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Forest Biology and Dendrology Education

Ecology of Appalachian Forests

FOR 2114 – CRN 16758, 3 credits

Spring 2010, 10-11AM, 409 Saunders


Instructor:    Dr. John R. Seiler
                      230J Cheatham Hall
                      Office Hours:  Any time unless I am in class, meetings, or out of town

Course Objective: Introduction to the natural history, tree biology, tree identification, forest ecology, management and forest types of the Appalachian region.  Identify parts of trees and define the function of various organs.  Examine the relationship between tree health, growth, and the environment;  describe forest soils and their relationship to forest growth and productivity and sustainability.  Learn the common forest management practices used in Appalachian forests.  Describe common insect and disease pests of the Appalachian region. Identify common tree species and forest types of the Appalachian region.

Course grade:  This will be determined by three formal exams:  dates...   Each will count 30% of your grade.  Four short announced quizzes distributed throughout the semester will make up the final 10 %.   Final grades will be assigned based on the following breakdown:

93 and above A
90-92 A-
87-89 B+
83-86 B
80-82 B-
77-79 C+
73-76 C
70-72 C-
67-69 D+
63-66 D
60-62 D-
59 or below F

Required text: Eastern Deciduous Forest: Ecology and Wildlife Conservation by Richard Yahner. 2000. University of Minnesota Press. 295 p.

Expectations of Students:  Just as you expect me to attend lecture, I expect you to attend lecture.  The lectures and book will not present identical material, they will complement each other.  If you miss a lecture it is your responsibility to get the material.  You pay approximately $15 for every lecture, whether you come or not, so work to get your money's worth.  Come to class!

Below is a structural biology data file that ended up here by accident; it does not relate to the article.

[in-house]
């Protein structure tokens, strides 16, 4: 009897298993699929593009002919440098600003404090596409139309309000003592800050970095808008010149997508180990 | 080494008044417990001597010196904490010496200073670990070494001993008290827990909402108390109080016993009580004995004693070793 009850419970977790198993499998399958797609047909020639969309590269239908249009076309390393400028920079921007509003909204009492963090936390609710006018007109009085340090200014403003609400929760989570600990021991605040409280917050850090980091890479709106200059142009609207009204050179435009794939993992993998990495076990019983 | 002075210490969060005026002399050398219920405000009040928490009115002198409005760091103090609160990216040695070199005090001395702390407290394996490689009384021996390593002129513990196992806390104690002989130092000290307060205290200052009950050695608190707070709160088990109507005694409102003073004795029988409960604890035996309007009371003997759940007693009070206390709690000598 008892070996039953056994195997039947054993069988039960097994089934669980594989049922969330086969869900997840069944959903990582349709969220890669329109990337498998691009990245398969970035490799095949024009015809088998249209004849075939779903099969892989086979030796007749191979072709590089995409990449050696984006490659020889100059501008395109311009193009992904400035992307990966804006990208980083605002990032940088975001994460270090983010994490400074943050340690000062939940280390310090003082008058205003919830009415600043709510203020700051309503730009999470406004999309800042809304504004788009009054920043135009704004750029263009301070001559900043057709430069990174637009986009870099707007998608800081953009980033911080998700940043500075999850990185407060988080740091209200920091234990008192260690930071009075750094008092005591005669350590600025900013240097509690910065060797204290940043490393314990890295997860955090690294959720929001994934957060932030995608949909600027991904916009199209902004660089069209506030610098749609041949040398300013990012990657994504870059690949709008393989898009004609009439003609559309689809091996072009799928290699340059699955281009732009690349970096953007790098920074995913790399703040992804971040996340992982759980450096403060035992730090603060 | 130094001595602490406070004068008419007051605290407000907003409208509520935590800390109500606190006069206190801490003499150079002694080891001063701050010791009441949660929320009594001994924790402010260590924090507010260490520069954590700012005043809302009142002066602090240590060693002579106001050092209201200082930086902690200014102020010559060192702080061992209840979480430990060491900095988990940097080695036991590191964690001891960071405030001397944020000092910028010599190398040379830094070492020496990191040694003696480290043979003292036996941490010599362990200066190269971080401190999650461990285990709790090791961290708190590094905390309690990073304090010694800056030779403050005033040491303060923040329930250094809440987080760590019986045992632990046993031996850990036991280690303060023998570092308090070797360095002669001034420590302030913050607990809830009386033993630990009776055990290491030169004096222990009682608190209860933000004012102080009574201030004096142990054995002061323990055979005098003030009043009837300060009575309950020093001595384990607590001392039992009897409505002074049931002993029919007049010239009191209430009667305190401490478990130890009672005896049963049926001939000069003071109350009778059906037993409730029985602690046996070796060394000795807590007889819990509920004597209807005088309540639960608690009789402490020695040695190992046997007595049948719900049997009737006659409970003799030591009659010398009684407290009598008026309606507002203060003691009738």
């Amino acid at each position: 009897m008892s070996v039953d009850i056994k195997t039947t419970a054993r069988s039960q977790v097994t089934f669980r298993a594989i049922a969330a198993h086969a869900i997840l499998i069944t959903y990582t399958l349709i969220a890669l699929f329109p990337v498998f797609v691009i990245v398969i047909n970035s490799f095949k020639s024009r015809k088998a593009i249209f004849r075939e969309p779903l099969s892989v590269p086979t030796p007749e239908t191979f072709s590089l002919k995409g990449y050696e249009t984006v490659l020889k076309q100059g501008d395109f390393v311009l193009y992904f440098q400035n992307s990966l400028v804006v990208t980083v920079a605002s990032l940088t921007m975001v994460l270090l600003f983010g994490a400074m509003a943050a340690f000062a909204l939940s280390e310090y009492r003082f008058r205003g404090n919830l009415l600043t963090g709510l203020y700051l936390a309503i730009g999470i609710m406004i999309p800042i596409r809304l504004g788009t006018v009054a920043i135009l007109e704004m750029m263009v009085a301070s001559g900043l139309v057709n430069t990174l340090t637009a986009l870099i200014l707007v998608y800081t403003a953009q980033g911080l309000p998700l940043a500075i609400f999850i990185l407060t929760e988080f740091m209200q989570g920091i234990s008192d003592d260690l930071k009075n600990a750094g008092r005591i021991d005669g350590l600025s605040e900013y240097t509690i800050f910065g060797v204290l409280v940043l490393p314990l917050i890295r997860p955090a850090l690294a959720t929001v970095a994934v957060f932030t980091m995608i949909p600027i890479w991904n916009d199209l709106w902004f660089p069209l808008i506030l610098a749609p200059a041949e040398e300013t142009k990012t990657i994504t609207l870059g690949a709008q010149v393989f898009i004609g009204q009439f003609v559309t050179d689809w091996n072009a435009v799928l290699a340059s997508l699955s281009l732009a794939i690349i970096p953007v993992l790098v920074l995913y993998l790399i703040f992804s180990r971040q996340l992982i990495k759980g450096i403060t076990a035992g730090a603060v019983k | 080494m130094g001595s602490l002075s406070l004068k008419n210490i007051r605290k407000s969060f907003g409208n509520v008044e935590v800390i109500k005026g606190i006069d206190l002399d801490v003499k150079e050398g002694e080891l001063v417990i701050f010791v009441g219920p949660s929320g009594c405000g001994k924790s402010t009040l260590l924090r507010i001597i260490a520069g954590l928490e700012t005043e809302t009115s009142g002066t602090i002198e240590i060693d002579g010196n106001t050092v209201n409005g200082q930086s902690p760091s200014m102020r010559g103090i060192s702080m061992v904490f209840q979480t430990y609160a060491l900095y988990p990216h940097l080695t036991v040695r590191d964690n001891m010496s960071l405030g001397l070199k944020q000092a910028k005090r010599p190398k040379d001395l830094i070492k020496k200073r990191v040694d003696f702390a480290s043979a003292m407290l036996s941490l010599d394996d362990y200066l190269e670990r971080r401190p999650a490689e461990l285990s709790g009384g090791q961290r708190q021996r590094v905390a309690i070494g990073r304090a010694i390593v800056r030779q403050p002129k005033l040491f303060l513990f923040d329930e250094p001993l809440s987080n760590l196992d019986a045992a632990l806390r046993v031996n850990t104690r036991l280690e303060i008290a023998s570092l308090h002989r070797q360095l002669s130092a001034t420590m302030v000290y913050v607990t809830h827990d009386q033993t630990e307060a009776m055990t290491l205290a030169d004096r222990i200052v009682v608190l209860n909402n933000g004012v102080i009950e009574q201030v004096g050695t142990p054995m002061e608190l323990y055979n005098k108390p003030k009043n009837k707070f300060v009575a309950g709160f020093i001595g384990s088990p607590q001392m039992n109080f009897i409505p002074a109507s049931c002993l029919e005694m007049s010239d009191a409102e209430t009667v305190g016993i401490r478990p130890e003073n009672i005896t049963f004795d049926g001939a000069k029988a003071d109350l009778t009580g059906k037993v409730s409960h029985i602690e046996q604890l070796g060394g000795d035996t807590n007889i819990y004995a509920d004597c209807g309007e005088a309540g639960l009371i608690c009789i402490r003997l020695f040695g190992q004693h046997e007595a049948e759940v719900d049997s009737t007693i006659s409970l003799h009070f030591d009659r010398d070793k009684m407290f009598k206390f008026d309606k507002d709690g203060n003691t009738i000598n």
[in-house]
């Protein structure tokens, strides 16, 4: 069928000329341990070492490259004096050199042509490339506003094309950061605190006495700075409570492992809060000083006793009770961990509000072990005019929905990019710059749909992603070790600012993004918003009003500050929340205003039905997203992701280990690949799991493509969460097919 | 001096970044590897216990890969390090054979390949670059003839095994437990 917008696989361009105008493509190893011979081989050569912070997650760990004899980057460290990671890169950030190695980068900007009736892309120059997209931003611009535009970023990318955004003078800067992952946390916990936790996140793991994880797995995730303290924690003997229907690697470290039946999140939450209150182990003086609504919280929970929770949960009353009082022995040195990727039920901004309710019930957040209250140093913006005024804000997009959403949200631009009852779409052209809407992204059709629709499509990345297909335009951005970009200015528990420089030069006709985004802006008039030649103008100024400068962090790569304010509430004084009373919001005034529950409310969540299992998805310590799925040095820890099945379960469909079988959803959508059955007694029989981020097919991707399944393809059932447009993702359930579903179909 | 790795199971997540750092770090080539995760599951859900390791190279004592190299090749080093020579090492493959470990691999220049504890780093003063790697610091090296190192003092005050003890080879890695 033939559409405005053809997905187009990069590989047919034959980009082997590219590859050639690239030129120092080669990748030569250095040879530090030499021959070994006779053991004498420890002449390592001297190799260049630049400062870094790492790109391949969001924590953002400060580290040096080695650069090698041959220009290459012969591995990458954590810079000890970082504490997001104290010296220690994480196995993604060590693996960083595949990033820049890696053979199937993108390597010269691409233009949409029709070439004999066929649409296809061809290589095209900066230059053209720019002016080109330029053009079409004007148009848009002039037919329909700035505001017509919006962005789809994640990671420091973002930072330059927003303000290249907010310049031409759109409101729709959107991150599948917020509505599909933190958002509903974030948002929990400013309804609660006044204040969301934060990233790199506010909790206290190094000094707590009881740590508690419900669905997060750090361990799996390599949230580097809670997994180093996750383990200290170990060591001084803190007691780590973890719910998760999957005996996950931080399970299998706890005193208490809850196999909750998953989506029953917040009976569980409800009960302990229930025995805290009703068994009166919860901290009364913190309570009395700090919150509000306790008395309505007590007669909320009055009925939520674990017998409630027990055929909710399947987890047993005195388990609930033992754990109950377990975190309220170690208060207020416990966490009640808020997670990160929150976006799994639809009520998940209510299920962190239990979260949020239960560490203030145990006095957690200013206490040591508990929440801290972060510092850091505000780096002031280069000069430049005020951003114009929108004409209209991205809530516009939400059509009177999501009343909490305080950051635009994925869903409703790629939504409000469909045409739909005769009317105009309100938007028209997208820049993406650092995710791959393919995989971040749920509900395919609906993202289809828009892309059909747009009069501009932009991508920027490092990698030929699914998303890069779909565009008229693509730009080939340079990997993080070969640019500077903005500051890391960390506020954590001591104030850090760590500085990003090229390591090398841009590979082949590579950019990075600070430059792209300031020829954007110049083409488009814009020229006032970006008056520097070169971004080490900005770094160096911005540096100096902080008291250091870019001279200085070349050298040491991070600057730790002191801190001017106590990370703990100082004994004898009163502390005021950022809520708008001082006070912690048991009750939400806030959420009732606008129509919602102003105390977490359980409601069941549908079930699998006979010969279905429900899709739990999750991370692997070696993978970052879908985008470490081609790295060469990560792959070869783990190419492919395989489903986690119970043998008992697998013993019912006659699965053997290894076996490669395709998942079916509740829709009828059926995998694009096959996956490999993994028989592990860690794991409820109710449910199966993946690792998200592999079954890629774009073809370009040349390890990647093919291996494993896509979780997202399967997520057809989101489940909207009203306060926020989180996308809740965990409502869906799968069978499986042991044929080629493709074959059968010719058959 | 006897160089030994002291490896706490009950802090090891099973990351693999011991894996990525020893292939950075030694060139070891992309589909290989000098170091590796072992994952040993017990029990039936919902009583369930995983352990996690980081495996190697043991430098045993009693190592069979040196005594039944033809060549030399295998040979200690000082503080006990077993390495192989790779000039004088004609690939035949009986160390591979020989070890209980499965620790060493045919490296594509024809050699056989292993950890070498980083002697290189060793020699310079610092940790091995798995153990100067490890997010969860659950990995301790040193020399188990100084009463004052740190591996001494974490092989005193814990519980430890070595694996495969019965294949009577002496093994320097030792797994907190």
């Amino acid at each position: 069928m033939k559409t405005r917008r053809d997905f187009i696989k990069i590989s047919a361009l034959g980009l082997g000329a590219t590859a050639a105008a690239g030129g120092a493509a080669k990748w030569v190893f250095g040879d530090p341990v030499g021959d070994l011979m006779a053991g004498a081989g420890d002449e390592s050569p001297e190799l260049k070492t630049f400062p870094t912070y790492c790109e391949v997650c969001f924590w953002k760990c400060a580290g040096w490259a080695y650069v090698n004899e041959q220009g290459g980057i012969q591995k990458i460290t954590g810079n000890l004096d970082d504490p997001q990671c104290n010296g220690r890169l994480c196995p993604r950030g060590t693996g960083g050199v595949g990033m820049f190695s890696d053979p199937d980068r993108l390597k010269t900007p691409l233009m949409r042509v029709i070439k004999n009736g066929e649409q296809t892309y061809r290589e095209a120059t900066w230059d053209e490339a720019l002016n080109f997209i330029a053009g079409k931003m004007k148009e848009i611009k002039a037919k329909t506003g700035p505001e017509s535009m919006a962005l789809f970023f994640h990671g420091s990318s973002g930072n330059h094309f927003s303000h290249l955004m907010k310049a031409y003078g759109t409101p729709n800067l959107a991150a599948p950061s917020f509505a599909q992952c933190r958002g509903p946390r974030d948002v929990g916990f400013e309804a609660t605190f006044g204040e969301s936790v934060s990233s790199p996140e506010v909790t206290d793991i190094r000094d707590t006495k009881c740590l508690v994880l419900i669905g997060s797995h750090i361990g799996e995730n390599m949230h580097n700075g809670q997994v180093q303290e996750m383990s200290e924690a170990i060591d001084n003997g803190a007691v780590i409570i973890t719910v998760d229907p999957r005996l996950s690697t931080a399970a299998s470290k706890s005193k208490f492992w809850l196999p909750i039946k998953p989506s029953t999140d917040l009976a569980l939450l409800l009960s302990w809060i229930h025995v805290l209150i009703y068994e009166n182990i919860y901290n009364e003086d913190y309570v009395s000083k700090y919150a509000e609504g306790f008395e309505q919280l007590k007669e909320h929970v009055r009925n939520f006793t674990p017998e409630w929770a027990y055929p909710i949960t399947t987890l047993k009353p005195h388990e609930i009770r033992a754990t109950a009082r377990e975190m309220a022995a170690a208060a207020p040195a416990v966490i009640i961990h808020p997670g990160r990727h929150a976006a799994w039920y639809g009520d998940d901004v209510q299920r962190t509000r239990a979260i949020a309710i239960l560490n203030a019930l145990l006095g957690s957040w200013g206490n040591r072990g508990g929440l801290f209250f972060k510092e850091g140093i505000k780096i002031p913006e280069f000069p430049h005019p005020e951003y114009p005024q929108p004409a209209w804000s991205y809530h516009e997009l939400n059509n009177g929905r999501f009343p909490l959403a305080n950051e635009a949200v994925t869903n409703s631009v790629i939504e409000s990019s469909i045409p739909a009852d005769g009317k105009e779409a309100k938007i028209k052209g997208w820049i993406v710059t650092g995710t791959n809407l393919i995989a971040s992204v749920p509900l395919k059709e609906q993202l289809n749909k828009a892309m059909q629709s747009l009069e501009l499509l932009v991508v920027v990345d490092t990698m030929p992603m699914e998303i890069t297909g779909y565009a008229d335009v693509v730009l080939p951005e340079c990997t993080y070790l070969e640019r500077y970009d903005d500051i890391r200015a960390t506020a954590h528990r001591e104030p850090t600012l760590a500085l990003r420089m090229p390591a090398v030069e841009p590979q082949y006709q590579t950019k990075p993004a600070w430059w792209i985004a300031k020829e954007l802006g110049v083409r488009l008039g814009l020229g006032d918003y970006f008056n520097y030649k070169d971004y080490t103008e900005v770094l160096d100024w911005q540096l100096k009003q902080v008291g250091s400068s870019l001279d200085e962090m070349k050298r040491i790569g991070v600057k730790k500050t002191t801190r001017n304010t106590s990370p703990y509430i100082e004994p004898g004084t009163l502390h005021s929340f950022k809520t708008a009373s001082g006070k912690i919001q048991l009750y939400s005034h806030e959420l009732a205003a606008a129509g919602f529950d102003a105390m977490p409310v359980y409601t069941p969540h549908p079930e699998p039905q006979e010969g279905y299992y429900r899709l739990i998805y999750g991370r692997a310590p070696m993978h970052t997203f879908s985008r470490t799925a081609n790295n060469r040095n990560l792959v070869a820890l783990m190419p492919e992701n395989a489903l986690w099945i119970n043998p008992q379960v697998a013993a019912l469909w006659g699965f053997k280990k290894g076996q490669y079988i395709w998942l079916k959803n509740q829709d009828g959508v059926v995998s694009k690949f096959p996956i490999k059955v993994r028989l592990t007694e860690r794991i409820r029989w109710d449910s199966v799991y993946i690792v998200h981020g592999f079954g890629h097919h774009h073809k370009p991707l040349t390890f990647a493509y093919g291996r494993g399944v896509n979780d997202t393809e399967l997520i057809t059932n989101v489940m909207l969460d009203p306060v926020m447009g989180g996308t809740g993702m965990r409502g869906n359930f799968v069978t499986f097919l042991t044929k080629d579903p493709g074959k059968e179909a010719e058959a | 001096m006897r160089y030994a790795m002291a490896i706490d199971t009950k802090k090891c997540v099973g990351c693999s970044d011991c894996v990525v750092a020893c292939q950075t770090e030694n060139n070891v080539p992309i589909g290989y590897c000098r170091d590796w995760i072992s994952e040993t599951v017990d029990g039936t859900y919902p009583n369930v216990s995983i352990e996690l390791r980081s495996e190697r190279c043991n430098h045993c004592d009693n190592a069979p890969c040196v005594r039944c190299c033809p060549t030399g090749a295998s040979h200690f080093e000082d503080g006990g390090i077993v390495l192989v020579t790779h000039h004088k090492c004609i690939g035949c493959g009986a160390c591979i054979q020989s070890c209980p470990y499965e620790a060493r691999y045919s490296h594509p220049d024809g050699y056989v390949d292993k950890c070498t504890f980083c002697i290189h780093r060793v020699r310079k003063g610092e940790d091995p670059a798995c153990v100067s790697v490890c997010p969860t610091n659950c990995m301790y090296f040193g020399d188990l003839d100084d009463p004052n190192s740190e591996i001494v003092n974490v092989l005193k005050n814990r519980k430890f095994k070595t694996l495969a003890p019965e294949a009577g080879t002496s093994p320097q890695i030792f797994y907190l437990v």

Syllabus by topics:  

  1. Overview of Appalachian region and history
  2. Tree structure and function
    • Buds and leaves
    • Xylem, phloem and wood grain
    • Bark
    • Roots
  3. Ecological processes
    • Solar radiation and carbon uptake
    • Soil water and nutrients        
    • Surviving winter
    • Forest succession
    • Fire effects
  4. Forest management
  5. Environmental pressures and pests
Trees of the week:
Week Group  
1 Very Popular yellow-poplar, red maple, white oak
2 Also Popular eastern white pine, American beech, black oak
3 Confusing Leaves boxelder, white ash, hickory
4 Tasty Treats sassafras, black birch, sugar maple
5 Riverside Filters silver maple, sycamore, willow
6 Prized Hardwoods black cherry, black walnut, northern red oak
7 Endangered Heritage American chestnut, eastern hemlock, American elm
8 Old Field Invaders Virginia pine, black locust, eastern redcedar
9 Fire Lovers Table Mountain pine, pitch pine, chestnut oak
10 Canadian Holdovers red spruce, Fraser fir, yellow birch
11 Dry Ridges blackgum, sourwood, scarlet oak
12 Invaders! tree-of-Heaven, royal paulownia, autumn-olive
13 Spring Beauties eastern redbud, downy serviceberry, flowering dogwood
14 Living Fossils dawn redwood, ginkgo


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